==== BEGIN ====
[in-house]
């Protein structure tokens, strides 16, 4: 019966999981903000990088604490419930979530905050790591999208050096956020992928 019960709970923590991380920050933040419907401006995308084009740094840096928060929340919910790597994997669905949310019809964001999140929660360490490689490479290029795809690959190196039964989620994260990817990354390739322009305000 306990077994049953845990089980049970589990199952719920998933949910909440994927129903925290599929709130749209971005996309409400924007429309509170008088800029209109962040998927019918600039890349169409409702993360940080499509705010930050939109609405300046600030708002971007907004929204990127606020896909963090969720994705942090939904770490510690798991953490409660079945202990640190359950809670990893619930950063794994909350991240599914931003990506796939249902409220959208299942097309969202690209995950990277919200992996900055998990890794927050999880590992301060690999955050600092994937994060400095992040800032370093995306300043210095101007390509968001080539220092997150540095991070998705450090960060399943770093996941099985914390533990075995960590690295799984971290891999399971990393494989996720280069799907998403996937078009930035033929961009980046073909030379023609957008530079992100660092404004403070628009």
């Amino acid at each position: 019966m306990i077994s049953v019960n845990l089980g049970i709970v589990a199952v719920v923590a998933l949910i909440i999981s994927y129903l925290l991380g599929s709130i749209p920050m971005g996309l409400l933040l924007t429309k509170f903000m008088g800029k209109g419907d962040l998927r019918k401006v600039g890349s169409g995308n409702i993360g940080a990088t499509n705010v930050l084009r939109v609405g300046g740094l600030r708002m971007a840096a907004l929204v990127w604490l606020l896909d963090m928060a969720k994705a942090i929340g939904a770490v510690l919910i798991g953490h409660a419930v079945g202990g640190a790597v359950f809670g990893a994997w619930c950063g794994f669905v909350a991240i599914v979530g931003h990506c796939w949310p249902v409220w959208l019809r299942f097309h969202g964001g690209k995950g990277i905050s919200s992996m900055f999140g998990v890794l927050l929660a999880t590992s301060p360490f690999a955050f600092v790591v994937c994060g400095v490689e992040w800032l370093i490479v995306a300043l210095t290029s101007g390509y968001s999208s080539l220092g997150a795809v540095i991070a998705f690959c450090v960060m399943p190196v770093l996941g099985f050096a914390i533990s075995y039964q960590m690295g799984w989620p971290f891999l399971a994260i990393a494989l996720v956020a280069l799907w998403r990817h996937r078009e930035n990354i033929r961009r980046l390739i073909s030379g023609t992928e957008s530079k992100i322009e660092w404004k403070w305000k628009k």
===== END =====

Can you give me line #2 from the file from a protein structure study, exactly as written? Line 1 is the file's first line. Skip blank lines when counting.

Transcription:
């Protein structure tokens, strides 16, 4: 019966999981903000990088604490419930979530905050790591999208050096956020992928 019960709970923590991380920050933040419907401006995308084009740094840096928060929340919910790597994997669905949310019809964001999140929660360490490689490479290029795809690959190196039964989620994260990817990354390739322009305000 306990077994049953845990089980049970589990199952719920998933949910909440994927129903925290599929709130749209971005996309409400924007429309509170008088800029209109962040998927019918600039890349169409409702993360940080499509705010930050939109609405300046600030708002971007907004929204990127606020896909963090969720994705942090939904770490510690798991953490409660079945202990640190359950809670990893619930950063794994909350991240599914931003990506796939249902409220959208299942097309969202690209995950990277919200992996900055998990890794927050999880590992301060690999955050600092994937994060400095992040800032370093995306300043210095101007390509968001080539220092997150540095991070998705450090960060399943770093996941099985914390533990075995960590690295799984971290891999399971990393494989996720280069799907998403996937078009930035033929961009980046073909030379023609957008530079992100660092404004403070628009």